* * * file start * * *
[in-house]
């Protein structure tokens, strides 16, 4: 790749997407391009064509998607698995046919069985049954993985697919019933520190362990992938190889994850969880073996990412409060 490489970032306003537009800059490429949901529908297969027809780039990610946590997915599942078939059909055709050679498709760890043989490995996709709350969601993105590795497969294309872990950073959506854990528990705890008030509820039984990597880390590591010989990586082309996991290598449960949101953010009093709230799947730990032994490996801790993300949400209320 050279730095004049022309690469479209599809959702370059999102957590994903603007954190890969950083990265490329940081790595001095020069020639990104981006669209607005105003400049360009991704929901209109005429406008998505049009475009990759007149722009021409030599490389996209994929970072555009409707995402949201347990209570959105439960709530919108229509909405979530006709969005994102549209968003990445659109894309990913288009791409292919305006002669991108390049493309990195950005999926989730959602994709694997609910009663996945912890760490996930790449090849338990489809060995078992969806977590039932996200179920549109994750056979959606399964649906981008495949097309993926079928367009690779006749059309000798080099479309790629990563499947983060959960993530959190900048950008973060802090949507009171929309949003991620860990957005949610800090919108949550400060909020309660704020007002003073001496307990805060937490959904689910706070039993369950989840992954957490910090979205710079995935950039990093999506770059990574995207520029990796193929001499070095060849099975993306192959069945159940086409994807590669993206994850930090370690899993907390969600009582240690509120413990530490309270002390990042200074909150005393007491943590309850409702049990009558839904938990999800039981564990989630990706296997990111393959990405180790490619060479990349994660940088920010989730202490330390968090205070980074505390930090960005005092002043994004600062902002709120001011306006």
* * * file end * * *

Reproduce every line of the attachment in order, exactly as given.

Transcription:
[in-house]
């Protein structure tokens, strides 16, 4: 790749997407391009064509998607698995046919069985049954993985697919019933520190362990992938190889994850969880073996990412409060 490489970032306003537009800059490429949901529908297969027809780039990610946590997915599942078939059909055709050679498709760890043989490995996709709350969601993105590795497969294309872990950073959506854990528990705890008030509820039984990597880390590591010989990586082309996991290598449960949101953010009093709230799947730990032994490996801790993300949400209320 050279730095004049022309690469479209599809959702370059999102957590994903603007954190890969950083990265490329940081790595001095020069020639990104981006669209607005105003400049360009991704929901209109005429406008998505049009475009990759007149722009021409030599490389996209994929970072555009409707995402949201347990209570959105439960709530919108229509909405979530006709969005994102549209968003990445659109894309990913288009791409292919305006002669991108390049493309990195950005999926989730959602994709694997609910009663996945912890760490996930790449090849338990489809060995078992969806977590039932996200179920549109994750056979959606399964649906981008495949097309993926079928367009690779006749059309000798080099479309790629990563499947983060959960993530959190900048950008973060802090949507009171929309949003991620860990957005949610800090919108949550400060909020309660704020007002003073001496307990805060937490959904689910706070039993369950989840992954957490910090979205710079995935950039990093999506770059990574995207520029990796193929001499070095060849099975993306192959069945159940086409994807590669993206994850930090370690899993907390969600009582240690509120413990530490309270002390990042200074909150005393007491943590309850409702049990009558839904938990999800039981564990989630990706296997990111393959990405180790490619060479990349994660940088920010989730202490330390968090205070980074505390930090960005005092002043994004600062902002709120001011306006």